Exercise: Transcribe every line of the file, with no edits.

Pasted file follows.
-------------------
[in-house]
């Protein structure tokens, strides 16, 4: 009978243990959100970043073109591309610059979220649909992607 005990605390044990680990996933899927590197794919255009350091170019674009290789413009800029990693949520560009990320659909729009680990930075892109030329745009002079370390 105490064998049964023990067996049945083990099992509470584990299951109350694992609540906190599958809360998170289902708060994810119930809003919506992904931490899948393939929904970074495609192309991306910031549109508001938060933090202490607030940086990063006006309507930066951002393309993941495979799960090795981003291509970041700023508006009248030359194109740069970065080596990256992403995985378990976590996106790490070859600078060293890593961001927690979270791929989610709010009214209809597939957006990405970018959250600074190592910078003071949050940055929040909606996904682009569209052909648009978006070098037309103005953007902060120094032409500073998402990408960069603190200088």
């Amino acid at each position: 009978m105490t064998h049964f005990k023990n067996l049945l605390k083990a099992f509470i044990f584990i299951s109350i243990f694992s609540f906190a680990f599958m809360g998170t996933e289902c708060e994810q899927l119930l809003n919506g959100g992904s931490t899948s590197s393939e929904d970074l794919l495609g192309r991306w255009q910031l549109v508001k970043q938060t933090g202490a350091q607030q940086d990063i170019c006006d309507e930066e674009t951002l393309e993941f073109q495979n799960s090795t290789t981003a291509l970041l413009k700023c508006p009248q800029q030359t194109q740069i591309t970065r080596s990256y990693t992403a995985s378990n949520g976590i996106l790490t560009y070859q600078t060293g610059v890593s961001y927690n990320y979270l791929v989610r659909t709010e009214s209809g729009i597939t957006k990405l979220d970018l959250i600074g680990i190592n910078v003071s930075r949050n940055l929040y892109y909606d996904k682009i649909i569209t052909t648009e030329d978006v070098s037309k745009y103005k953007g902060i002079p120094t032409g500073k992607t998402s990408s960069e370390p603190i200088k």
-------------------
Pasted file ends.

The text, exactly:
[in-house]
């Protein structure tokens, strides 16, 4: 009978243990959100970043073109591309610059979220649909992607 005990605390044990680990996933899927590197794919255009350091170019674009290789413009800029990693949520560009990320659909729009680990930075892109030329745009002079370390 105490064998049964023990067996049945083990099992509470584990299951109350694992609540906190599958809360998170289902708060994810119930809003919506992904931490899948393939929904970074495609192309991306910031549109508001938060933090202490607030940086990063006006309507930066951002393309993941495979799960090795981003291509970041700023508006009248030359194109740069970065080596990256992403995985378990976590996106790490070859600078060293890593961001927690979270791929989610709010009214209809597939957006990405970018959250600074190592910078003071949050940055929040909606996904682009569209052909648009978006070098037309103005953007902060120094032409500073998402990408960069603190200088």
């Amino acid at each position: 009978m105490t064998h049964f005990k023990n067996l049945l605390k083990a099992f509470i044990f584990i299951s109350i243990f694992s609540f906190a680990f599958m809360g998170t996933e289902c708060e994810q899927l119930l809003n919506g959100g992904s931490t899948s590197s393939e929904d970074l794919l495609g192309r991306w255009q910031l549109v508001k970043q938060t933090g202490a350091q607030q940086d990063i170019c006006d309507e930066e674009t951002l393309e993941f073109q495979n799960s090795t290789t981003a291509l970041l413009k700023c508006p009248q800029q030359t194109q740069i591309t970065r080596s990256y990693t992403a995985s378990n949520g976590i996106l790490t560009y070859q600078t060293g610059v890593s961001y927690n990320y979270l791929v989610r659909t709010e009214s209809g729009i597939t957006k990405l979220d970018l959250i600074g680990i190592n910078v003071s930075r949050n940055l929040y892109y909606d996904k682009i649909i569209t052909t648009e030329d978006v070098s037309k745009y103005k953007g902060i002079p120094t032409g500073k992607t998402s990408s960069e370390p603190i200088k």